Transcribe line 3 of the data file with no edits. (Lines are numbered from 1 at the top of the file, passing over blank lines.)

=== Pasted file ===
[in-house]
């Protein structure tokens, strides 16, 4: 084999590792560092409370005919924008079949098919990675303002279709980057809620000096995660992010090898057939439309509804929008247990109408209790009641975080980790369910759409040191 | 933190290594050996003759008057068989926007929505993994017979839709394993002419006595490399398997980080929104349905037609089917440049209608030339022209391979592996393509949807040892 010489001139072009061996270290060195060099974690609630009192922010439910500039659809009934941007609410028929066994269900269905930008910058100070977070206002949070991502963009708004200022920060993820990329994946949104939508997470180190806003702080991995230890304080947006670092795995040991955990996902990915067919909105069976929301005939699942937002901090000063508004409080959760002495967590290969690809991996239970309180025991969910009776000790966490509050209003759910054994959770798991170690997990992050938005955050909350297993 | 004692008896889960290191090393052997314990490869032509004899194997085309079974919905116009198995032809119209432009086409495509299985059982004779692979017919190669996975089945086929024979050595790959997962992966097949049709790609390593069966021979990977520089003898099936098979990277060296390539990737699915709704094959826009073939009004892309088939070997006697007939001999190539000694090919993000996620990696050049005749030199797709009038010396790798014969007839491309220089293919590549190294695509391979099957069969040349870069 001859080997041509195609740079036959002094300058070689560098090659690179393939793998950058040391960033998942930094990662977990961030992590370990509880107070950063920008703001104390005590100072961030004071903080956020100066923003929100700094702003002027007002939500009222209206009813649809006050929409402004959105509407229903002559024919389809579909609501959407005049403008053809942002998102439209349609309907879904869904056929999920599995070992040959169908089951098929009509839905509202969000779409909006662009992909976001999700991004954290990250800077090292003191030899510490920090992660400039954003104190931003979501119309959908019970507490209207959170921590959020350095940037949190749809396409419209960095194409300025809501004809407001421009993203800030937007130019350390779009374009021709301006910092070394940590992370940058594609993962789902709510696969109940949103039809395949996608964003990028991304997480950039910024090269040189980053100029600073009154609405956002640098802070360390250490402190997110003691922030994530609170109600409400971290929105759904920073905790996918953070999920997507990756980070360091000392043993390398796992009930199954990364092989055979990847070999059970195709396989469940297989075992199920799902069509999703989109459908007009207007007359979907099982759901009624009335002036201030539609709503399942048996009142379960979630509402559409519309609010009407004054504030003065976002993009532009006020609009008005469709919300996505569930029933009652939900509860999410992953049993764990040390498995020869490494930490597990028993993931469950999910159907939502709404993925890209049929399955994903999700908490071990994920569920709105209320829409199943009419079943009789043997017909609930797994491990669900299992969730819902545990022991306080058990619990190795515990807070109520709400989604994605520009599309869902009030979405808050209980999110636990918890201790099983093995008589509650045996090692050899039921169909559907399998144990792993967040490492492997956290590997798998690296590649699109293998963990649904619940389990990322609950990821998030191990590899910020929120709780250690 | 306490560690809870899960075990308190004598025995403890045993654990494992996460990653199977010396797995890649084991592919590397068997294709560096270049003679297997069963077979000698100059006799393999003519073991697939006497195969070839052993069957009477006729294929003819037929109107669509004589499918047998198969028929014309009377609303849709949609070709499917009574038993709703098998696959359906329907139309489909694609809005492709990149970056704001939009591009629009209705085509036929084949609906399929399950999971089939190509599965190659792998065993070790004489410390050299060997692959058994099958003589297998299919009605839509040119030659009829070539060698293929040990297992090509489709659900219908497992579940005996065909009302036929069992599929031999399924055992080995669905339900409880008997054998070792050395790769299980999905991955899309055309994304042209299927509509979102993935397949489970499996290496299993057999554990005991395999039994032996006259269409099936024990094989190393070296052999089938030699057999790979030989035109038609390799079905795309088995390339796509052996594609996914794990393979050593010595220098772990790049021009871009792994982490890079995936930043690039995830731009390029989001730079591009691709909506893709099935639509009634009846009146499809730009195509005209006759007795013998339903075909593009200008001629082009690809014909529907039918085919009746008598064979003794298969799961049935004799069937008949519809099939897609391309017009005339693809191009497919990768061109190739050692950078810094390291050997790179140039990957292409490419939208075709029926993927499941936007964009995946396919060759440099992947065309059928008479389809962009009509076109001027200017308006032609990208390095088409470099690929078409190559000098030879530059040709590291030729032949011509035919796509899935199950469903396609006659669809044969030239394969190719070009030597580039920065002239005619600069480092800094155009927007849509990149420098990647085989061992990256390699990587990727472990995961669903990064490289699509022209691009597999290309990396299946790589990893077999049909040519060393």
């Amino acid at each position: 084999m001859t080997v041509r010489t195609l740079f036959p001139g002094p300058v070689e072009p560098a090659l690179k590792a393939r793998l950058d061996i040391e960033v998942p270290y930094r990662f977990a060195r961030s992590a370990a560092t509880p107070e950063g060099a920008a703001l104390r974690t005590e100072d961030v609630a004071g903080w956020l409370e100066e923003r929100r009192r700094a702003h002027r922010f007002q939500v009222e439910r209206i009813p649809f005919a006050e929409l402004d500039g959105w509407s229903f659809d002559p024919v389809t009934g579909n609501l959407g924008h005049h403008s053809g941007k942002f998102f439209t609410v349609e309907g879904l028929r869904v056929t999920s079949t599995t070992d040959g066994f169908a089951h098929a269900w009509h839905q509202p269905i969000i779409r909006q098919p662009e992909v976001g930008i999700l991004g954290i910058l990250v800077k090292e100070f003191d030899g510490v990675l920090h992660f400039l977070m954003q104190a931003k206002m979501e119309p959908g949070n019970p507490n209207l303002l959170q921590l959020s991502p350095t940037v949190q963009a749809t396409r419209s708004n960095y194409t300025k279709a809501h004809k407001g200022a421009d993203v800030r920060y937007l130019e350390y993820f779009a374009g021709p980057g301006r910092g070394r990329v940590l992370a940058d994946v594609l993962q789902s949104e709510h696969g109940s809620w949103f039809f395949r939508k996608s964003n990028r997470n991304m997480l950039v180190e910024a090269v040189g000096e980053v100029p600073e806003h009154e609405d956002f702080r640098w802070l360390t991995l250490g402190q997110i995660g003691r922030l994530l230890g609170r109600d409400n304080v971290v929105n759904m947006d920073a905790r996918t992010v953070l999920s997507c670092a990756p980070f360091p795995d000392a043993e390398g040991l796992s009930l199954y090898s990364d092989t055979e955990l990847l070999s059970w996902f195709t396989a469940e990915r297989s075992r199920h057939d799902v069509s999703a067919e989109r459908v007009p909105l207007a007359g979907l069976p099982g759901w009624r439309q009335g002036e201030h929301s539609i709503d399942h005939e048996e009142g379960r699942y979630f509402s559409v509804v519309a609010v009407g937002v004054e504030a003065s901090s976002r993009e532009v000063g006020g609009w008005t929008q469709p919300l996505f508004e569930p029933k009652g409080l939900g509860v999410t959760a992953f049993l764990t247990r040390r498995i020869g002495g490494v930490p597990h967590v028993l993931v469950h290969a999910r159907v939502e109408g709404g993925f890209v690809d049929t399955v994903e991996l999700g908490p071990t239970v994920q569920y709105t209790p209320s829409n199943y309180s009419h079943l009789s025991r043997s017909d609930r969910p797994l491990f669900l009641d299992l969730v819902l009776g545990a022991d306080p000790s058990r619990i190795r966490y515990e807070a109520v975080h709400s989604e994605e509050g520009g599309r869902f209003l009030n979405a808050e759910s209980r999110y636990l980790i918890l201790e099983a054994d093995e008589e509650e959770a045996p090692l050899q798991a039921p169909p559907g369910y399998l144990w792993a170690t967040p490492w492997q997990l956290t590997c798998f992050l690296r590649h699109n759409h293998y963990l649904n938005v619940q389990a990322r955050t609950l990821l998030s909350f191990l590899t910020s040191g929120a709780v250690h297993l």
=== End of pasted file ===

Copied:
């Amino acid at each position: 084999m001859t080997v041509r010489t195609l740079f036959p001139g002094p300058v070689e072009p560098a090659l690179k590792a393939r793998l950058d061996i040391e960033v998942p270290y930094r990662f977990a060195r961030s992590a370990a560092t509880p107070e950063g060099a920008a703001l104390r974690t005590e100072d961030v609630a004071g903080w956020l409370e100066e923003r929100r009192r700094a702003h002027r922010f007002q939500v009222e439910r209206i009813p649809f005919a006050e929409l402004d500039g959105w509407s229903f659809d002559p024919v389809t009934g579909n609501l959407g924008h005049h403008s053809g941007k942002f998102f439209t609410v349609e309907g879904l028929r869904v056929t999920s079949t599995t070992d040959g066994f169908a089951h098929a269900w009509h839905q509202p269905i969000i779409r909006q098919p662009e992909v976001g930008i999700l991004g954290i910058l990250v800077k090292e100070f003191d030899g510490v990675l920090h992660f400039l977070m954003q104190a931003k206002m979501e119309p959908g949070n019970p507490n209207l303002l959170q921590l959020s991502p350095t940037v949190q963009a749809t396409r419209s708004n960095y194409t300025k279709a809501h004809k407001g200022a421009d993203v800030r920060y937007l130019e350390y993820f779009a374009g021709p980057g301006r910092g070394r990329v940590l992370a940058d994946v594609l993962q789902s949104e709510h696969g109940s809620w949103f039809f395949r939508k996608s964003n990028r997470n991304m997480l950039v180190e910024a090269v040189g000096e980053v100029p600073e806003h009154e609405d956002f702080r640098w802070l360390t991995l250490g402190q997110i995660g003691r922030l994530l230890g609170r109600d409400n304080v971290v929105n759904m947006d920073a905790r996918t992010v953070l999920s997507c670092a990756p980070f360091p795995d000392a043993e390398g040991l796992s009930l199954y090898s990364d092989t055979e955990l990847l070999s059970w996902f195709t396989a469940e990915r297989s075992r199920h057939d799902v069509s999703a067919e989109r459908v007009p909105l207007a007359g979907l069976p099982g759901w009624r439309q009335g002036e201030h929301s539609i709503d399942h005939e048996e009142g379960r699942y979630f509402s559409v509804v519309a609010v009407g937002v004054e504030a003065s901090s976002r993009e532009v000063g006020g609009w008005t929008q469709p919300l996505f508004e569930p029933k009652g409080l939900g509860v999410t959760a992953f049993l764990t247990r040390r498995i020869g002495g490494v930490p597990h967590v028993l993931v469950h290969a999910r159907v939502e109408g709404g993925f890209v690809d049929t399955v994903e991996l999700g908490p071990t239970v994920q569920y709105t209790p209320s829409n199943y309180s009419h079943l009789s025991r043997s017909d609930r969910p797994l491990f669900l009641d299992l969730v819902l009776g545990a022991d306080p000790s058990r619990i190795r966490y515990e807070a109520v975080h709400s989604e994605e509050g520009g599309r869902f209003l009030n979405a808050e759910s209980r999110y636990l980790i918890l201790e099983a054994d093995e008589e509650e959770a045996p090692l050899q798991a039921p169909p559907g369910y399998l144990w792993a170690t967040p490492w492997q997990l956290t590997c798998f992050l690296r590649h699109n759409h293998y963990l649904n938005v619940q389990a990322r955050t609950l990821l998030s909350f191990l590899t910020s040191g929120a709780v250690h297993l």